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Tibbs is In

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It may have been the least-surprising entry into the mayor's race, but at least Jim Tibbs delivers on speculation. The city councilor and former interim Boise Police chief finally announced his candidacy, after months of positioning, teaser radio ads and a Web site--www.jimtibbs.org--that was up before he was on Tuesday.

"I believe I can bring a new respect and leadership to Boise's office of mayor," Tibbs said. "I'm thinking about the future."

No kidding--in his campaign ads that played on KIDO AM 670, Tibbs talked about planning for "the next seven generations" of Boiseans, a reference, he said, to a Shosone-Paiute philosophy.

He'll take on Mayor Dave Bieter, who has already begun fundraising and is conspicuously hyping the good news about his tenure as mayor. That includes the announcement, in early March, of the results of a survey, paid for by the city, that shows 80 percent of 500 citizens polled said they thought Boise was going in the right direction.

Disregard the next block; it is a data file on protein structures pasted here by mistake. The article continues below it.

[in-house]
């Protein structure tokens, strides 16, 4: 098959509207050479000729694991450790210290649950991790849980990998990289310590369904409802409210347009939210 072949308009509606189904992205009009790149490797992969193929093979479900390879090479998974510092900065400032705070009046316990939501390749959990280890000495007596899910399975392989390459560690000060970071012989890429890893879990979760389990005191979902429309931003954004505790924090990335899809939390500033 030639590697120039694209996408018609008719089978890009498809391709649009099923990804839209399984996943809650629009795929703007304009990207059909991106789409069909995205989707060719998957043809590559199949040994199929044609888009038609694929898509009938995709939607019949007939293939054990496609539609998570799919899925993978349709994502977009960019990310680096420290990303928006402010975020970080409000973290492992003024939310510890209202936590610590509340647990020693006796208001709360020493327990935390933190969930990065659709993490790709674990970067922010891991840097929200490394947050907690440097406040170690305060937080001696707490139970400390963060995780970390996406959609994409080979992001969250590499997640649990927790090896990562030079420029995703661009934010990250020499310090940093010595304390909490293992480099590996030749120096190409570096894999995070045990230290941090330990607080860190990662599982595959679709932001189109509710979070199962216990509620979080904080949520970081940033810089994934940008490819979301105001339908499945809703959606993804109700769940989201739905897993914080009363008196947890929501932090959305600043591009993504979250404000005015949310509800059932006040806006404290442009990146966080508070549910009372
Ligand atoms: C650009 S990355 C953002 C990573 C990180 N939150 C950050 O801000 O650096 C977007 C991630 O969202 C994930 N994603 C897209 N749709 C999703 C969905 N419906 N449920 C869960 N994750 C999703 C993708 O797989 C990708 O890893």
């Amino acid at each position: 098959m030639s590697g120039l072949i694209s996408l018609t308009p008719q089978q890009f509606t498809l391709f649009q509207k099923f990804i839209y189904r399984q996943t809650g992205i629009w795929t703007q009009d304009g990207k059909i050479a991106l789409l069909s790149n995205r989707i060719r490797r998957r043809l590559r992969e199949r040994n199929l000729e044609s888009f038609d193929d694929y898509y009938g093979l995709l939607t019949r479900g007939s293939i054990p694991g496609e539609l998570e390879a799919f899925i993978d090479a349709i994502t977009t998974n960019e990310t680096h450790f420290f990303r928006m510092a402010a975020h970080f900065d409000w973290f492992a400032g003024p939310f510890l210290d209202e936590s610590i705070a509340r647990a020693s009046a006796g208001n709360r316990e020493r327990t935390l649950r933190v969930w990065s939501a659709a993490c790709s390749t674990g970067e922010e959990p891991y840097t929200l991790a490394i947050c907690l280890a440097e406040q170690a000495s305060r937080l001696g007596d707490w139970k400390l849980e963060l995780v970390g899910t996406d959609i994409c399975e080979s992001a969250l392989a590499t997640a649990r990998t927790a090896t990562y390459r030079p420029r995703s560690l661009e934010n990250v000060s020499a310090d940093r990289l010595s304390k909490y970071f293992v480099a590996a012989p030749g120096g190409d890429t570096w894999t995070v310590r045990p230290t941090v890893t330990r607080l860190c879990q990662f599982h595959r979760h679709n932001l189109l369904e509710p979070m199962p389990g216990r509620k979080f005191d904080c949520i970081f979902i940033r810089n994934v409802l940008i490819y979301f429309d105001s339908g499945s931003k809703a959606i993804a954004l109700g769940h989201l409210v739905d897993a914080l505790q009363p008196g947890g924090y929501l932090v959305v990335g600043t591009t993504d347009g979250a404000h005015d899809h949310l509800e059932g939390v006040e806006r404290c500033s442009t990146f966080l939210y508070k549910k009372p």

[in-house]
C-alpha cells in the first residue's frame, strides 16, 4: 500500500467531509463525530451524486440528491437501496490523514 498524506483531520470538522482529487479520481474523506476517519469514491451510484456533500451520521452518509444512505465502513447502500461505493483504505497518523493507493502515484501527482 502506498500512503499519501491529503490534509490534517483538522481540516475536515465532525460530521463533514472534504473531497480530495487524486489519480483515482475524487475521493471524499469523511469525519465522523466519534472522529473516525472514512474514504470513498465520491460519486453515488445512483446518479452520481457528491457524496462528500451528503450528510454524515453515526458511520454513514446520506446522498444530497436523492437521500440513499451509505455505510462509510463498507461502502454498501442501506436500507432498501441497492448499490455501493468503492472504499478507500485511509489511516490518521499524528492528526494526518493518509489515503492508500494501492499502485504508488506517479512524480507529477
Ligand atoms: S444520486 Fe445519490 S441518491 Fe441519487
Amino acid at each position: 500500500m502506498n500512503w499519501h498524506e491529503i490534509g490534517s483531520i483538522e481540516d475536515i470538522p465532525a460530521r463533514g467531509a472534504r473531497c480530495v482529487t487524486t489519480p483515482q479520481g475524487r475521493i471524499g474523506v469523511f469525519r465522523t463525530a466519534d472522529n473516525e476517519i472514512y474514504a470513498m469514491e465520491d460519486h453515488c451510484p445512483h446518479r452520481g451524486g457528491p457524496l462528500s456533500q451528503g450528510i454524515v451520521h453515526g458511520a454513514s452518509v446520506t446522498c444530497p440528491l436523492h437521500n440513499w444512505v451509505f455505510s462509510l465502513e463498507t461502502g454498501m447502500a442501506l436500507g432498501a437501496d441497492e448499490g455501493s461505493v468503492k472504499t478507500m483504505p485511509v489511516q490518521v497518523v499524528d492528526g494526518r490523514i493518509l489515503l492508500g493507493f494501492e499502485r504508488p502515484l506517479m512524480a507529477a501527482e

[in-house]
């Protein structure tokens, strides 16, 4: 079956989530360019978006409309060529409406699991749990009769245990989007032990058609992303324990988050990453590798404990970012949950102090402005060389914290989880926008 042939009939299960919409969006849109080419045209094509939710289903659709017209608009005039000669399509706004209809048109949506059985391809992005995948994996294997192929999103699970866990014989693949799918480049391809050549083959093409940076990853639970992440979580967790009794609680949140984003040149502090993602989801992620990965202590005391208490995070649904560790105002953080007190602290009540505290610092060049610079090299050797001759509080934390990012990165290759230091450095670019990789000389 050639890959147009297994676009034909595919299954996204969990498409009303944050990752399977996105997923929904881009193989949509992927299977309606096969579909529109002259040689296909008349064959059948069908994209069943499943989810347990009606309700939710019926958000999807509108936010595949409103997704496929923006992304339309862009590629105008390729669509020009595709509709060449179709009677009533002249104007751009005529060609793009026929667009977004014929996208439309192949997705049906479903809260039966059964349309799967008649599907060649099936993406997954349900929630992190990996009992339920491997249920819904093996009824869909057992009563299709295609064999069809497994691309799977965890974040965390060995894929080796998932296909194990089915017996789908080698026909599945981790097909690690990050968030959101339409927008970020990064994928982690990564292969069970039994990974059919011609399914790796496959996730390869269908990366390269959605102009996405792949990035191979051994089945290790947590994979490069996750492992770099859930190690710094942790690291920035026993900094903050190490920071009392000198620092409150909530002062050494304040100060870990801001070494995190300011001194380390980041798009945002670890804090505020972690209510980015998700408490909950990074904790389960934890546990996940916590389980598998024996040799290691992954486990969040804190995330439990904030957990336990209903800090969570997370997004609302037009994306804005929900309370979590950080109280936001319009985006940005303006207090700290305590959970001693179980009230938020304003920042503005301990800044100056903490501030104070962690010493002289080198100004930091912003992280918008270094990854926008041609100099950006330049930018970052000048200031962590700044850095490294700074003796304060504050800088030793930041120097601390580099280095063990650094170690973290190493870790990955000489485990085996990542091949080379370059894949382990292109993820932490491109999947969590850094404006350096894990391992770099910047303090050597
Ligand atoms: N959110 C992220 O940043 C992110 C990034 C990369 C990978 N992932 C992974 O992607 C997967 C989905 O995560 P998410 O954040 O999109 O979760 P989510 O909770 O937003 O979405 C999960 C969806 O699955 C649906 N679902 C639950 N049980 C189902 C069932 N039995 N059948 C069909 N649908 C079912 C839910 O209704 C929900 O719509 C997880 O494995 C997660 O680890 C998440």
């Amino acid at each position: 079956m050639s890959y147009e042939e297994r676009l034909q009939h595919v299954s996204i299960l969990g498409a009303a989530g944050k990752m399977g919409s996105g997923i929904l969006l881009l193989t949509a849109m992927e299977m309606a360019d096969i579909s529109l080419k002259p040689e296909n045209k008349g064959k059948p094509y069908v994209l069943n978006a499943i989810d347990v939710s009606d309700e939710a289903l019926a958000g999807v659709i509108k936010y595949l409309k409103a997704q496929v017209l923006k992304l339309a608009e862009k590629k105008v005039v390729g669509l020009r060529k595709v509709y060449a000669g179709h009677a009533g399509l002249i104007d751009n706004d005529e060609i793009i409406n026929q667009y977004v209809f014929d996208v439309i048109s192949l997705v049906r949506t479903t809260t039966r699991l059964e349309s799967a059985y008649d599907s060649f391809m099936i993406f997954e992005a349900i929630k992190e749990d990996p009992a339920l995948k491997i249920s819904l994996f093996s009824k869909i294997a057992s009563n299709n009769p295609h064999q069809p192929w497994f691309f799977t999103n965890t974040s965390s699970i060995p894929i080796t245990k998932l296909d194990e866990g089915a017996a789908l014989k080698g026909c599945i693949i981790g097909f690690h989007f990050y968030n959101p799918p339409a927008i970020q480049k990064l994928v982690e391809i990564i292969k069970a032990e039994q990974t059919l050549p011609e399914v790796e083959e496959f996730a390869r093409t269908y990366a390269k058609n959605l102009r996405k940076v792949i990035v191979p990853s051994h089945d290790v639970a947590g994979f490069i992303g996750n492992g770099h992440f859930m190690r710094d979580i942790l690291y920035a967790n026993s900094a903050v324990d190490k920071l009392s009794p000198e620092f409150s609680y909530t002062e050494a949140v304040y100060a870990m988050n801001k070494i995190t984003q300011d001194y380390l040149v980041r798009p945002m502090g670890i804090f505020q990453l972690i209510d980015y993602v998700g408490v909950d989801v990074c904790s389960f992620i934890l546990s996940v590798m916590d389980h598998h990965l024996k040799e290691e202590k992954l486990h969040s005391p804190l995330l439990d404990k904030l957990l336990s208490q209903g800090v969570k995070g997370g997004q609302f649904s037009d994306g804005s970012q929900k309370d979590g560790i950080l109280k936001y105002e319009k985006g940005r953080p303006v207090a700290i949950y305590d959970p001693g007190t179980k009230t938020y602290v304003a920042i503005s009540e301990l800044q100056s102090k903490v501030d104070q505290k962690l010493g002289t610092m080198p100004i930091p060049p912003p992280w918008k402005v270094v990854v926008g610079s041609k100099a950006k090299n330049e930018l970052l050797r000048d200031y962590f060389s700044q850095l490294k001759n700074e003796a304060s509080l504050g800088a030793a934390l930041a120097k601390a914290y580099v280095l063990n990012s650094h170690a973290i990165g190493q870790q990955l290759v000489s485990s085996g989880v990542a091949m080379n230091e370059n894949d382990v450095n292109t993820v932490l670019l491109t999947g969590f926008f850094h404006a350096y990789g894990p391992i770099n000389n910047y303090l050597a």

"There's a lot of good will out there," said Bieter. He said citizens are responding to his office's push on better transit, growth management and neighborhood issues.

"We're in on all those things with both feet," Bieter said.

Expect a campaign heavy on growth issues; both candidates talk a lot about transit, although Tibbs is not so overtly boosterish about solutions like commuter rail, as Bieter is. Tibbs, who was named the Idaho drug "czar" by former Gov. Jim Risch, also talked about Idaho's methamphetamine problem.

"My vision is straightforward: Neighborhoods with strong public safety and a high quality of life," Tibbs said.

Bieter, however, is unimpressed by Tibbs' record.

"You didn't hear anything specific because he doesn't have anything specific," Bieter said. "There's been no activity from him."

The election is November 6.